During the year an entire reconstruction of our district heating system at Missoula has been carried out and a concrete tunnel, 6 ft. by 4 ft. inside dimensions, has been constructed throughout the principal business district of the town, through which out steam and hot water mains are conducted. It is expected that this tunnel will also serve a useful purpose in connection with the underground distribution of electrical power when conditions make it necessary for us to abandon any portions of the present overhead distributing system.

Clark-Missoula Power Company.

During the year it has installed an additional 1,000 h.p. capacity at our Bonner plant; this, however, has called for the installation of additional power-house equipment, since the hydraulic equipment was completed when the plant was first constructed.

From Annual Address of Journal of the Association of Engineering Societies March, 1911.

1911 - The Missoula Light & Power Co. is considering the installation of a lighting system to cost $10,000.

From Current Electrical News August 26, 1911

1913 - The Missoula Light & Water Company, Missoula, Mont., will spend between $60,000 and $75,000 in extending its steam heating system.

From THE IRON AGE September 4, 1913


MISSOULA ST R Y. – Length of line, 17.0 miles. Gauge 4 ft. 8 ½ in. Cars – motor, 12, other, 2 – total 14. Power secured from Missoula Light and Water Co. – Owns Riverside Park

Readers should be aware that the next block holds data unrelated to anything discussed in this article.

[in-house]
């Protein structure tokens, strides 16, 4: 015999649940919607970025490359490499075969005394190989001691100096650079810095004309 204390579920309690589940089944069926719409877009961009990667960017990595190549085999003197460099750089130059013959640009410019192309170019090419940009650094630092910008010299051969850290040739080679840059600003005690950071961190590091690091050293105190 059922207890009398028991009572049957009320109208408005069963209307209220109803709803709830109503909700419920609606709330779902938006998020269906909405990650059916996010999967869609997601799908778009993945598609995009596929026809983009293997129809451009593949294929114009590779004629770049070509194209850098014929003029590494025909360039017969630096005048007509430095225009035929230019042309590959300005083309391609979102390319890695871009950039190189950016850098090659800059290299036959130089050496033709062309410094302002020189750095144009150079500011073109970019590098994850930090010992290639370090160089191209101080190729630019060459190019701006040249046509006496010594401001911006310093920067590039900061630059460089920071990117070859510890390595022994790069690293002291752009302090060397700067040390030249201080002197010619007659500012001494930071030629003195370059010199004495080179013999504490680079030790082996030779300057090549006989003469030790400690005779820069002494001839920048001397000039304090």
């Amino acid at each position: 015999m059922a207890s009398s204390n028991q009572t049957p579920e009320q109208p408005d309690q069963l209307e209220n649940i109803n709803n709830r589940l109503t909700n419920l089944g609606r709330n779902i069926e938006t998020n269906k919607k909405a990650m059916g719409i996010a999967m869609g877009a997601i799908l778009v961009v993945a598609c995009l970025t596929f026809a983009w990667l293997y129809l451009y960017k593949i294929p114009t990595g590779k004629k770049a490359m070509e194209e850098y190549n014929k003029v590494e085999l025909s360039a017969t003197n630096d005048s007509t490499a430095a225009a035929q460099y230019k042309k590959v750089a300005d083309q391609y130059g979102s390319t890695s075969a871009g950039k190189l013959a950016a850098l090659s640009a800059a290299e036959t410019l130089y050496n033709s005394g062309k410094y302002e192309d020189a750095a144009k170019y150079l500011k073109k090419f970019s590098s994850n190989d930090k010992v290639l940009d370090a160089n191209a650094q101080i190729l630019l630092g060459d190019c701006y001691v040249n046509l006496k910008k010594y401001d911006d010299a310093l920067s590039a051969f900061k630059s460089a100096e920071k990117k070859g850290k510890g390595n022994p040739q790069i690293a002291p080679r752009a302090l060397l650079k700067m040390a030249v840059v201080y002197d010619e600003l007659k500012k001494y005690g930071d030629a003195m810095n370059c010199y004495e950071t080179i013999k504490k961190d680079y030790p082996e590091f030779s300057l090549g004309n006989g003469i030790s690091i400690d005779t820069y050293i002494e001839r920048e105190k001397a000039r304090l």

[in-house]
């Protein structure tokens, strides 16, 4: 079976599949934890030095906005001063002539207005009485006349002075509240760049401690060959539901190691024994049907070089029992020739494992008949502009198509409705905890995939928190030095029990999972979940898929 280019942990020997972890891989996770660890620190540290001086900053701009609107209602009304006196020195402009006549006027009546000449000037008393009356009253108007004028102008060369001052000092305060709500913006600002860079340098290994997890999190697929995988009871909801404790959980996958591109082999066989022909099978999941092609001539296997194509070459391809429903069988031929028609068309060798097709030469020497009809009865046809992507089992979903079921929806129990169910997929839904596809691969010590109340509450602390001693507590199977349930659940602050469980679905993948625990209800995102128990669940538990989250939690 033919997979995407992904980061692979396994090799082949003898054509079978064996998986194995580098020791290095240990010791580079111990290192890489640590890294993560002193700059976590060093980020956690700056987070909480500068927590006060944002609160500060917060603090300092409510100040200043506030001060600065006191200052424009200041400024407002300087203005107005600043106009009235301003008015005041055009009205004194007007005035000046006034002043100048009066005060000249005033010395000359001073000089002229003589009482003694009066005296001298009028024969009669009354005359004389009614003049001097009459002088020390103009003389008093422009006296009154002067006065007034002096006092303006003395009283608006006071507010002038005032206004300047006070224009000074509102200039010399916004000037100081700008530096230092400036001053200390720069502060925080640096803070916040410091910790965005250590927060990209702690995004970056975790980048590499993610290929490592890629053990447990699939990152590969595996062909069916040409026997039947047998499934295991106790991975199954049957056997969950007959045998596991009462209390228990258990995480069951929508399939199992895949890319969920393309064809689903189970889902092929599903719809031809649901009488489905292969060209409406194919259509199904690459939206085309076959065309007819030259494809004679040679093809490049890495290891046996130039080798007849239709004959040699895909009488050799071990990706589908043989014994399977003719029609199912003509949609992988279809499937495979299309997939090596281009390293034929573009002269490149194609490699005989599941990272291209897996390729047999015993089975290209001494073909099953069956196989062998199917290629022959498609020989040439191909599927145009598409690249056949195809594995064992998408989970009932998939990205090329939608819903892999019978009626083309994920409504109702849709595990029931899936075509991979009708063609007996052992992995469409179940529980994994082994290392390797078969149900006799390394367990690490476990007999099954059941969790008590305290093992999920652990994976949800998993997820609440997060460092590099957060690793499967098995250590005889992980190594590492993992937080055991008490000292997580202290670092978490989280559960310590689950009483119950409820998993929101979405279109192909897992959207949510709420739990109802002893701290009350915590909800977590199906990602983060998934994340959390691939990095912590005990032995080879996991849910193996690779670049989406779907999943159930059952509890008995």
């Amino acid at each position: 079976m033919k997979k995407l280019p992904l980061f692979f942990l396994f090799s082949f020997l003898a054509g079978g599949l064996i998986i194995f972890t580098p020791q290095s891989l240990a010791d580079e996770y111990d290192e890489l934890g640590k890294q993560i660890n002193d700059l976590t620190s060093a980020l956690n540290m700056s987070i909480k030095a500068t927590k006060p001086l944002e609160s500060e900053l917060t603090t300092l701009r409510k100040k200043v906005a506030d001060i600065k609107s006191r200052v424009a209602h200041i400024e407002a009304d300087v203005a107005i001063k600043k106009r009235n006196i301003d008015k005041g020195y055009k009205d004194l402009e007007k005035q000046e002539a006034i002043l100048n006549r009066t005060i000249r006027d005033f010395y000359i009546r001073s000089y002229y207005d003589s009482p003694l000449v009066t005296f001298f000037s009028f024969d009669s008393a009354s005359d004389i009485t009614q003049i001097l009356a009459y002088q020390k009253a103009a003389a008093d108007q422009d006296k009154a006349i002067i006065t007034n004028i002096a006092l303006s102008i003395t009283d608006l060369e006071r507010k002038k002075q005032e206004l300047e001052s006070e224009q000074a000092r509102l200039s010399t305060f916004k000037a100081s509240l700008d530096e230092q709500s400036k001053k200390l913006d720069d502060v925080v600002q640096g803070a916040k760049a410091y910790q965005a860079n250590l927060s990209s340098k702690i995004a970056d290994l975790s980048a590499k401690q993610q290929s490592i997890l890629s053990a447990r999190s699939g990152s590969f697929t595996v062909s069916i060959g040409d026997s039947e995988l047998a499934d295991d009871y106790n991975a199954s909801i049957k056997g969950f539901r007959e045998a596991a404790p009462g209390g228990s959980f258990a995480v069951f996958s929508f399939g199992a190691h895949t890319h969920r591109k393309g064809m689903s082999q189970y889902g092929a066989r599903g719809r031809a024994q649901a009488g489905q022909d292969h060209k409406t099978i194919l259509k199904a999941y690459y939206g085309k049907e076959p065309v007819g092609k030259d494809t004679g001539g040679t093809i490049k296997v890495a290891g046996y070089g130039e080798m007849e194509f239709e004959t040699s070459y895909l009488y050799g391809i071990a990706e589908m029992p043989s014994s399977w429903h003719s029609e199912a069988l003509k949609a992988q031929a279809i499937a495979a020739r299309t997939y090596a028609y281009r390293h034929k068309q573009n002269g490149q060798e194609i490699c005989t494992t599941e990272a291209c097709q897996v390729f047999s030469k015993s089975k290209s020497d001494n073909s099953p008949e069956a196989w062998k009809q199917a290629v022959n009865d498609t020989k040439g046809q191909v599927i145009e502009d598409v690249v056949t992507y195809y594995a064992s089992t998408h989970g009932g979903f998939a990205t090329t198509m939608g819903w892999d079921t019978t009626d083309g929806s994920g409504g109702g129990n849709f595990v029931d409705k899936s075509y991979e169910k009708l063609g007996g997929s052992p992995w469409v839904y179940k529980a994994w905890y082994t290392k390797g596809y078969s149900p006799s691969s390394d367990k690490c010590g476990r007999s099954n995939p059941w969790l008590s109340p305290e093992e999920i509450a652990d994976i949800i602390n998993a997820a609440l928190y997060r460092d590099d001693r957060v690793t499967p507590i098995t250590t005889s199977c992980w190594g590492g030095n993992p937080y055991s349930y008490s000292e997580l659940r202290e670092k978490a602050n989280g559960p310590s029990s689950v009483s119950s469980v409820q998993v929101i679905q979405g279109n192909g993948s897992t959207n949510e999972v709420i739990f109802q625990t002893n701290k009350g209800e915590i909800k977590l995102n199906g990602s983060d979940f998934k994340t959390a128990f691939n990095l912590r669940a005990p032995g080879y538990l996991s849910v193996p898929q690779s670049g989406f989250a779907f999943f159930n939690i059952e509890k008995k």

Officers. – W. H. Clark, Pres., 20 Exchange Pl., New York, N. Y.; W. M. Bickford, Vice-Pres., Missoula, Mont.; S. R. Inch, Sec. Treas., Gen. Mgr. and Pur. Agt., Butte, Mont.; H. L. Bickenbach, Supt., Missoula, Mont. Office, Missoula, Mont.


1914 – Missoula Street Railway Co.

Population in 1910 12,869.

Missoula Street Railway Co. – Incorporated in 1909 in the state of Washington. Owns electric street railway in Missoula, Mont., and Riverside Park.

Track and Equipment - Miles of track, 21; 13 motor cars, 3 other cars.

Officers. – Pres. W. A. Clark, New York City; V. Pres. & Claim Agt. W. M. Bickford; Sec. & Treas. J. L. Ward, Missoula, Mont.; Audr. J. C. Phillips, Butte, Mont.; Gen. Mgr. & Pur. Aft, G. R. Brown; Elec. Engr. E. H. Collar; Supt. H. L. Bickenbach; Mast. Mech. Geo. Whitcomb, Missoula, Mont.

General Office, Masonic Temple Bldg; repair shops, Missoula, Mont.

From McGraw Electric Railway Manual 1914

1914 - Mr. C. H. Christensen has been appointed manager of the Missoula (Mont.) Street Railway, the Missoula Light & Water Company and the Clark Missoula Power Company, to succeed Mr. George R. Brown, deceased. Mr. Christensen has been connected with the Missoula Light & Power Company in various capacities for twenty years. During the last four years he held the position of superintendent of the Missoula Light & Water Company’s Bitter-Root Valley System.


1917 – Missoula Gas Co. – Inc. in Mont. Supplies Missoula, Mont. Annual sales, 12,000,000 ft. Number of meters, 674. Gas holder capacity, 100,000 ft. Miles of mains, 16. Price, gross, $1.85; net, $1.75. Furnishes 83 arc lamps, 277 ranges, 74 heaters and 264 water heaters. Population served, 13,000.

Capital Stock. - $160,000 . . .

Officers: Geo. P. Smith, Sr., Pres.; E. W. Kramer, V-P; Helena A. Smith, Sec. & Treas.; C. R. Young, Gen. Supt., Missoula, Mont. Directors: Geo. P. Smith, Sr., Helena A. Smith, E. W. Kramer, E. S. Newton, James Oettinger, Missoula, Mont.

General Office, Missoula, Mont. . .

From Moodys Manual of Railroads and Corporation Securities – Public Utility Section - 1917